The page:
Do consumers care about the morality of copycat wine brands?

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Sainsbury´s have replaced Chile’s number one brand `Casillero del Diablo´ with its own `Camino del Angel´. It’s a controversial move because they are clearly benefiting from the design similarities, and piggybacking on major investments done by Concha y Toro in the UK. But who cares? And what wine brand will suffer next.

Copycat wine brands put pressure on producers

Copycat store brands or (retailer copycat brands) are nothing new, they have been used to drive revenue and profits from wineries to retailers. By creating a copycat wine, the Supermarkets sends a clear signal to all wineries “if you raise prices, we will hit you back – hard”. To ensure quality retailers analyse the contents of a leading manufacturer brand. and then re-create the product step by step, a process called reverse engineering. Producers often prefer to think that there is something inherently unique with their wines, and maybe they are right. But consumers generally can’t tell the difference, as seen from data by Vivino.

Consumers can’t really tell the difference

The copycat brand Camino del Àngel Cabernet Sauvignon has an average rating of 3,3 stars out of 350 ratings. Casillero del Diablo Cabernet Sauvignon has a rating of 3,5 stars out of 83214 ratings. Objectively speaking, Sainsbury seems to have done a hell of a good job with their private label.

The solution: wineries needs to work with their USP

Wineries needs to work with their unique selling points to stay relevant to supermarket wine buyers. The only way wineries can protect themselves is by creating strong unique selling points. The problem that Casillero del Diablo and so many wine brands face is that they are building their unique selling points with storytelling. There is nothing tangible with the Casillero del Diablo that deserves a price-price-premium, and the supermarkets can smell it. Combine this with the remarkable quality improvements made by bulk wine producers and you have a complicated future ahead for winery brands. One must remember that one of the reasons Casillero del Diablo is Chile’s number one brand is that it was one of the few wines that was well made some 20 years ago. Today well made wine is a commodity.

What do you think about this whole topic? Write your comments below!

Buy vegan wine in bulk (vegan bulk wine)

 Get your vegan bulk wine from us, click the link below.

Get your vegan bulk wine from us, click the link below.

Bulk wine buyers still find it difficult to find bulk wines that are Vegan. Large buyers, in for example the Scandinavian countries, are currently pressuring their suppliers to use vegan friendly processes. But It takes time for large wineries to adjust their production methods, and even longer to get the final decision approved. The need for began bulk wine is predicted to rise also in the US, England, Holland and Germany. 


At Premium Wine Broker we have reason to believe that vegan wines will outnumber non-vegan wines within 20 years, but we are not there yet.

What is vegan wine? 

Vegan wines are produced without any processes, ingredients or help (such as vineyard horse) derived from the animal kingdom. All young wines are slightly hazy and contain particles. The fastest way to make a young wine clear is through a process called “fining”. The issue is that the fining agents used for this process can be derived from animals, agents such as casein, albumin, gelatine and isinglass are common. Instead of using these products, vegan wines are using for example Bentonite, a sort of clay. Another ingredient that is unsuitable for vegan wine is the enzyme Lysozyme (E 1105) that is sometimes used to stop the malolactic fermentation.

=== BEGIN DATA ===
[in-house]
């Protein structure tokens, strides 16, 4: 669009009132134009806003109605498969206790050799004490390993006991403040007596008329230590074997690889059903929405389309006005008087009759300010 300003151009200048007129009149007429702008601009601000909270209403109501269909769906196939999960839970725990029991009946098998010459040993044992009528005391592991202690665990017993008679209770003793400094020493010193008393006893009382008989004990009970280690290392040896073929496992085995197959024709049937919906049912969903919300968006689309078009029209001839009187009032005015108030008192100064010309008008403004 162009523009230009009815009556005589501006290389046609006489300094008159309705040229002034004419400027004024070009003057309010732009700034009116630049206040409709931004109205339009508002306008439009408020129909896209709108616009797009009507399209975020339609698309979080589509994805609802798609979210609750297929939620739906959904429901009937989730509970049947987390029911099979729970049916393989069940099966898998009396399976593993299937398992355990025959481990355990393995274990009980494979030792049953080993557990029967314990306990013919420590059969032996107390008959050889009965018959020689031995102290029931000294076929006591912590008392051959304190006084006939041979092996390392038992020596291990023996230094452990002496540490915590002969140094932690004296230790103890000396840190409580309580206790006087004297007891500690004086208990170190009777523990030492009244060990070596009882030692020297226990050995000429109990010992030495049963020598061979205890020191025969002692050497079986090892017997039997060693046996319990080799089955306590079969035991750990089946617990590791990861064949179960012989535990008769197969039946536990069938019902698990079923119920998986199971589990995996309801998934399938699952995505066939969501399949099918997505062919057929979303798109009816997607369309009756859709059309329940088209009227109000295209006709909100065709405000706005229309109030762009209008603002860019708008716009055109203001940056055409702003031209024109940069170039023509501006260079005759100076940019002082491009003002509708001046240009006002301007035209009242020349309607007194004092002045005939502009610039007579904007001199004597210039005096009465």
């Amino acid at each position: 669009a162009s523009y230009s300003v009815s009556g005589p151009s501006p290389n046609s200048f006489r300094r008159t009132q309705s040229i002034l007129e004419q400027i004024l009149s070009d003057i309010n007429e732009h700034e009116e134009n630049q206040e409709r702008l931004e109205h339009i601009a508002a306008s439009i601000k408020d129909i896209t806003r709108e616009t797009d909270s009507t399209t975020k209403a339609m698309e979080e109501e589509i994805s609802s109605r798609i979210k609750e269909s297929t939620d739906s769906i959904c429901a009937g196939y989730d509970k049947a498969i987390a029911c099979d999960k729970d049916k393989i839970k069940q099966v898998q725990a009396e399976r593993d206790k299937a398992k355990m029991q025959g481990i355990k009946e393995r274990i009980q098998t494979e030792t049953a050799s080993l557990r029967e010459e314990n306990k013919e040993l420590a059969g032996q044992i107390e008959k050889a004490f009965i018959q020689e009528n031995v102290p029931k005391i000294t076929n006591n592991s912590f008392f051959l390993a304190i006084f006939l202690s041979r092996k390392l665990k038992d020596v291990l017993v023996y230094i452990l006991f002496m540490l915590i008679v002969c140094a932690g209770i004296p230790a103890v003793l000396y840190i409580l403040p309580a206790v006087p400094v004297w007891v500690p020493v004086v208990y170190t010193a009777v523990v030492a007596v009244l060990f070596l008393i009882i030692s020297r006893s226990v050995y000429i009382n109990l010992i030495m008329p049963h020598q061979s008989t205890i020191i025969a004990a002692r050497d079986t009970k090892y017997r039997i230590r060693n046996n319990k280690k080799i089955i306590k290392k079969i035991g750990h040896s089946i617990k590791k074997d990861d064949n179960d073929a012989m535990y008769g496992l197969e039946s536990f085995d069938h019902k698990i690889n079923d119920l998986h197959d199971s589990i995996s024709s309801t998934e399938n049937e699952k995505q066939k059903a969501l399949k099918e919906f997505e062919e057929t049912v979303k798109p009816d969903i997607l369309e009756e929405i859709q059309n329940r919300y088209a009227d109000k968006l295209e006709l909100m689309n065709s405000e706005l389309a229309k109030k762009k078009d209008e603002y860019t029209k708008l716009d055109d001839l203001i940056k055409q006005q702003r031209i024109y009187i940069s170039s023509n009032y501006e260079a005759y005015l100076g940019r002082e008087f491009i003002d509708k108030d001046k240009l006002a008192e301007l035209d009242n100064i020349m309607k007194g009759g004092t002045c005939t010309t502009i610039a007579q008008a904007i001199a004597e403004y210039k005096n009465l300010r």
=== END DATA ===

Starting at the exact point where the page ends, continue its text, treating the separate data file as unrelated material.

Vegan as “unique selling point”

All wines need to have a unique selling point, and vegan might just be the one you want to use. We recommend using “vegan” as a complement to other concepts on your wine label. It’s clear to us that consumers consider a vegan wine more clean and healthy, even non-vegans have positive ideas about vegan wine. 

Where do I find vegan wine in bulk? 

The problem that many private label owners are facing is that most bulk wine wineries do not produce vegan wines, in fact, very few does. This will change in time, but at the moment sourcing a continuous supply of vegan bulk wine is a hassle. As the first bulk wine broker do to so, we have sought out a wide variety of premium quality bulk wines produced in a vegan friendly manner. 

Our vegan bulk wines

After sampling close to all vegan bulk wines on the market we have come to the conclusion that the best value wines in the vegan category are to be found in Romania. Perhaps unexpectedly Romania has a similar vineyard size as Chile and Portugal, but close to no reputation in export markets. 2017 was a key year in the history of Romanian wine, the poor harvests elsewhere in Europe made buyers consider Romanian wine seriously for the very first time. Buyers with a sharp eye for value have been dealing with Romanian wine since the 1990s, but quality has always been better elsewhere. This is no longer true, as any taster of our selection can see for themselves. 

Tempranillo | Our bulk wines

 Clever packaging, a good strategy for Tempranillo.

Clever packaging, a good strategy for Tempranillo.

In this series of posts we would like give a short introduction to the different bulk wine varietals we are broking. As you might well know, our ambition is to select the best bulk wines after every harvest. The quality should be noticeably better that the average, and the wineries we work with should be just eager and flexible as us. 

Where to find bulk wine Tempranillo